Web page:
We have rediscovered some real treasures as our extensive collection of props and costumes is moved to its new home.

In April 2021, we began work on the relocation of the RSC’s extensive museum collection. From costumes to old props, lights to furniture from the original 1879 theatre, everything has been carefully saved and preserved. After so many decades of operating, our collection measures in the thousands.

Not all of our props, costumes and equipment go into the collection; in fact, only about 10 items are added every year. As an accredited museum, the chosen items must showcase the best of the RSC's work and help to ensure a good representation of the range of our plays, history, diversity, skills and cultural significance. Items that don't make the cut are often made available for hire from our store.

The move is necessary because the current storage facility is full to capacity and the new set up will allow the team to improve the environmental conditions needed to preserve the pieces. The items will be closer to the main RSC theatres in central Stratford, giving staff easier access to the collection and a better space to work in.

A clock, lectern and BAFTA from the RSC museum collection.
Collections Packer Elizabeth Jeffery with one of the clocks from the 1932 Shakespeare Memorial Theatre; Ellen Terry's lectern; Peggy Ashcroft’s BAFTA.
Photos by Gina Print © RSC Browse and license our images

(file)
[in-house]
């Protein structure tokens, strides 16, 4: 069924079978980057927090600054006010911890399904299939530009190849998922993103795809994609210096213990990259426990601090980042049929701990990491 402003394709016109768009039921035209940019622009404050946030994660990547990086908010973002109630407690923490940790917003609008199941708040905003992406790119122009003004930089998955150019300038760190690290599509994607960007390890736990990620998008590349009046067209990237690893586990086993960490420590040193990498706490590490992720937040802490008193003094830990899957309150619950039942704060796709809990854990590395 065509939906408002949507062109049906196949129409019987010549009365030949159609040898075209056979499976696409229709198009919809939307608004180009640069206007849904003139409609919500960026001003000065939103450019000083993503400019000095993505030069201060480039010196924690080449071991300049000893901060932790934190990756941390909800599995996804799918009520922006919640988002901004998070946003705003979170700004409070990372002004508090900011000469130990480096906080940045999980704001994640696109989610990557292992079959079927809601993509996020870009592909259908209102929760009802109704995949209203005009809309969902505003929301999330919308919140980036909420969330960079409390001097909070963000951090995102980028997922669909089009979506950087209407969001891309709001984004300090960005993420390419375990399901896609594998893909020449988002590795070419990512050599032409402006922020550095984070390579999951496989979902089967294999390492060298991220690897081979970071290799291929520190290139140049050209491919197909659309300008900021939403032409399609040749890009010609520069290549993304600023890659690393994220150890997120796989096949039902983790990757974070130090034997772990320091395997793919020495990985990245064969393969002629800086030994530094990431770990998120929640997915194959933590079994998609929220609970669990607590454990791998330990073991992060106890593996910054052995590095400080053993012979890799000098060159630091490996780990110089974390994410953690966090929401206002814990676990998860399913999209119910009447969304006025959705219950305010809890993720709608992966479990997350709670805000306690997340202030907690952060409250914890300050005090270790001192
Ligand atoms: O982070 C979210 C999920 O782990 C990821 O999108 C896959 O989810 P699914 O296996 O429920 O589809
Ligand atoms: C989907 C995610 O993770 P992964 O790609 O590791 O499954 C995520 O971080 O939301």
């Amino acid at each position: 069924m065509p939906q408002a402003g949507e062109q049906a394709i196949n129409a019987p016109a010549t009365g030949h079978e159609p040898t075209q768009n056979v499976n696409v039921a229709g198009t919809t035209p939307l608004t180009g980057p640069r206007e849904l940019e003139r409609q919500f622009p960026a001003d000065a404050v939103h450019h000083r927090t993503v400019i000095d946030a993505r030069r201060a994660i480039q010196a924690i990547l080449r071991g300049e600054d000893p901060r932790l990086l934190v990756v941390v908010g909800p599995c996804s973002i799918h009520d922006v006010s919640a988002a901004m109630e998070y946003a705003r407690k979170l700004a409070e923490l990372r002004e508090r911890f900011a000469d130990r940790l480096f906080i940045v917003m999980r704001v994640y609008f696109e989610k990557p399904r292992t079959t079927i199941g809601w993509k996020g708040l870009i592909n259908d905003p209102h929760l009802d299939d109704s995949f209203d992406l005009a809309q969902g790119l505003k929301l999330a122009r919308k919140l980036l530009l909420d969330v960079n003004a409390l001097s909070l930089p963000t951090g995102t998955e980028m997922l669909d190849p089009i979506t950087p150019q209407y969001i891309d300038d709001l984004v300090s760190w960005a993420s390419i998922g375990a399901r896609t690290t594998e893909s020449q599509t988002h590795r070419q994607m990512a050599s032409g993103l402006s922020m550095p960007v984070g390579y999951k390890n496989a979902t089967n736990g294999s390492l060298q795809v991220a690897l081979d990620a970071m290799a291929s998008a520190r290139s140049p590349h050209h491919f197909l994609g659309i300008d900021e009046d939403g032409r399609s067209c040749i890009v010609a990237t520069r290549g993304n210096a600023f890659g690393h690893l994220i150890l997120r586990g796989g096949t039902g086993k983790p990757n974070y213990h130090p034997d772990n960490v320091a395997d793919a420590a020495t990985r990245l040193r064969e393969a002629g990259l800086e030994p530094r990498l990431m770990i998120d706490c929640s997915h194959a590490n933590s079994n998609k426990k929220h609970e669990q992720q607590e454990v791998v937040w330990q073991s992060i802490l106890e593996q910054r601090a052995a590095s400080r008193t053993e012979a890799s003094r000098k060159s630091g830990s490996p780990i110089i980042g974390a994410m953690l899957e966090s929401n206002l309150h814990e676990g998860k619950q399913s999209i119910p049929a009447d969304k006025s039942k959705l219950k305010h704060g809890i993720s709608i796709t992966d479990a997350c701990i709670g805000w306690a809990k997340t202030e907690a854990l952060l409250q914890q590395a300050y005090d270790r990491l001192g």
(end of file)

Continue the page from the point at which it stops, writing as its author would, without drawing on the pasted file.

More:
Ensuring the older and more delicate items are ready for moving can be a challenge, but the project has brought out pieces that have both theatrical significance and historical importance.

Our Collections Packer Elizabeth Jeffery said: "Last week was particularly exciting as we carefully prepared an oak lectern that once belonged to 19th century actor Ellen Terry. The lectern dates from 1609 and is a very special example of 17th century furniture. We actually own several items from this era and it is a privilege to be able to handle them as they bring history to life. We also packed up a gorgeous clock that stood in the 1932 theatre, reminding audiences how much of the interval they had left, and some BAFTAs won by Peggy Ashcroft."

We are now working our way carefully through the Props Store, before starting work on the immense costume collection.

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